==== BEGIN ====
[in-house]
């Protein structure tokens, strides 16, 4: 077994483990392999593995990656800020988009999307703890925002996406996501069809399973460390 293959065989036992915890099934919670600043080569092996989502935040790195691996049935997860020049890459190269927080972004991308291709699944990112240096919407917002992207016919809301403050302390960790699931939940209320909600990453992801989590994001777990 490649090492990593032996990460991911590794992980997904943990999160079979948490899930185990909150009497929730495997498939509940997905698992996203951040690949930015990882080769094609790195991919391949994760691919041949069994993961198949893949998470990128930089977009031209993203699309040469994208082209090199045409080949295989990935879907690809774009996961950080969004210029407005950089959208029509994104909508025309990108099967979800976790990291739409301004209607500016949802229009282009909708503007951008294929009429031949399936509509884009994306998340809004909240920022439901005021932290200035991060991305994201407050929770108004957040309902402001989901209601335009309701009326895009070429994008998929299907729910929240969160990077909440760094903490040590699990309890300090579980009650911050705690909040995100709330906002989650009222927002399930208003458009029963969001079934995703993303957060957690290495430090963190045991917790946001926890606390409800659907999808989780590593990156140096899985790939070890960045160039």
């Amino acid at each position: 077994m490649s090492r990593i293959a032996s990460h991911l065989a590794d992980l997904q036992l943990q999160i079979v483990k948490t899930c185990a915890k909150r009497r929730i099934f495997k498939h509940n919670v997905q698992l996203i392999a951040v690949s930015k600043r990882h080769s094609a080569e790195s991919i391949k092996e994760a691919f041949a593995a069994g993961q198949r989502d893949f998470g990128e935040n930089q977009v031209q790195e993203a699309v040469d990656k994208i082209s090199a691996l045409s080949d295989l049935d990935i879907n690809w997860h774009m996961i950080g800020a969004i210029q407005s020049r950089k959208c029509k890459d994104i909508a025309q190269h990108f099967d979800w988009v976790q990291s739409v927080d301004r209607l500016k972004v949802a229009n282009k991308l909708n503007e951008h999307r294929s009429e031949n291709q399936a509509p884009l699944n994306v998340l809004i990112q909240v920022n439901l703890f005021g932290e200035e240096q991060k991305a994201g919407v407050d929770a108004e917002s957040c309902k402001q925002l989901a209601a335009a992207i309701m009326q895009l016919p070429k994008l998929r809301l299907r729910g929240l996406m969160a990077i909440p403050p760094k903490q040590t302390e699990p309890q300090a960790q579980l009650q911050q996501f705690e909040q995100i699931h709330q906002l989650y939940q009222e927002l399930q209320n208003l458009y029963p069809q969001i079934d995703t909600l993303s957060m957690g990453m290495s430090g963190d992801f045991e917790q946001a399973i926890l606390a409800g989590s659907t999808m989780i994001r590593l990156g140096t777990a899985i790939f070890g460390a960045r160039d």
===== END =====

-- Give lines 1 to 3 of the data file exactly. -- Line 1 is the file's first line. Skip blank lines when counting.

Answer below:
[in-house]
């Protein structure tokens, strides 16, 4: 077994483990392999593995990656800020988009999307703890925002996406996501069809399973460390 293959065989036992915890099934919670600043080569092996989502935040790195691996049935997860020049890459190269927080972004991308291709699944990112240096919407917002992207016919809301403050302390960790699931939940209320909600990453992801989590994001777990 490649090492990593032996990460991911590794992980997904943990999160079979948490899930185990909150009497929730495997498939509940997905698992996203951040690949930015990882080769094609790195991919391949994760691919041949069994993961198949893949998470990128930089977009031209993203699309040469994208082209090199045409080949295989990935879907690809774009996961950080969004210029407005950089959208029509994104909508025309990108099967979800976790990291739409301004209607500016949802229009282009909708503007951008294929009429031949399936509509884009994306998340809004909240920022439901005021932290200035991060991305994201407050929770108004957040309902402001989901209601335009309701009326895009070429994008998929299907729910929240969160990077909440760094903490040590699990309890300090579980009650911050705690909040995100709330906002989650009222927002399930208003458009029963969001079934995703993303957060957690290495430090963190045991917790946001926890606390409800659907999808989780590593990156140096899985790939070890960045160039």
């Amino acid at each position: 077994m490649s090492r990593i293959a032996s990460h991911l065989a590794d992980l997904q036992l943990q999160i079979v483990k948490t899930c185990a915890k909150r009497r929730i099934f495997k498939h509940n919670v997905q698992l996203i392999a951040v690949s930015k600043r990882h080769s094609a080569e790195s991919i391949k092996e994760a691919f041949a593995a069994g993961q198949r989502d893949f998470g990128e935040n930089q977009v031209q790195e993203a699309v040469d990656k994208i082209s090199a691996l045409s080949d295989l049935d990935i879907n690809w997860h774009m996961i950080g800020a969004i210029q407005s020049r950089k959208c029509k890459d994104i909508a025309q190269h990108f099967d979800w988009v976790q990291s739409v927080d301004r209607l500016k972004v949802a229009n282009k991308l909708n503007e951008h999307r294929s009429e031949n291709q399936a509509p884009l699944n994306v998340l809004i990112q909240v920022n439901l703890f005021g932290e200035e240096q991060k991305a994201g919407v407050d929770a108004e917002s957040c309902k402001q925002l989901a209601a335009a992207i309701m009326q895009l016919p070429k994008l998929r809301l299907r729910g929240l996406m969160a990077i909440p403050p760094k903490q040590t302390e699990p309890q300090a960790q579980l009650q911050q996501f705690e909040q995100i699931h709330q906002l989650y939940q009222e927002l399930q209320n208003l458009y029963p069809q969001i079934d995703t909600l993303s957060m957690g990453m290495s430090g963190d992801f045991e917790q946001a399973i926890l606390a409800g989590s659907t999808m989780i994001r590593l990156g140096t777990a899985i790939f070890g460390a960045r160039d």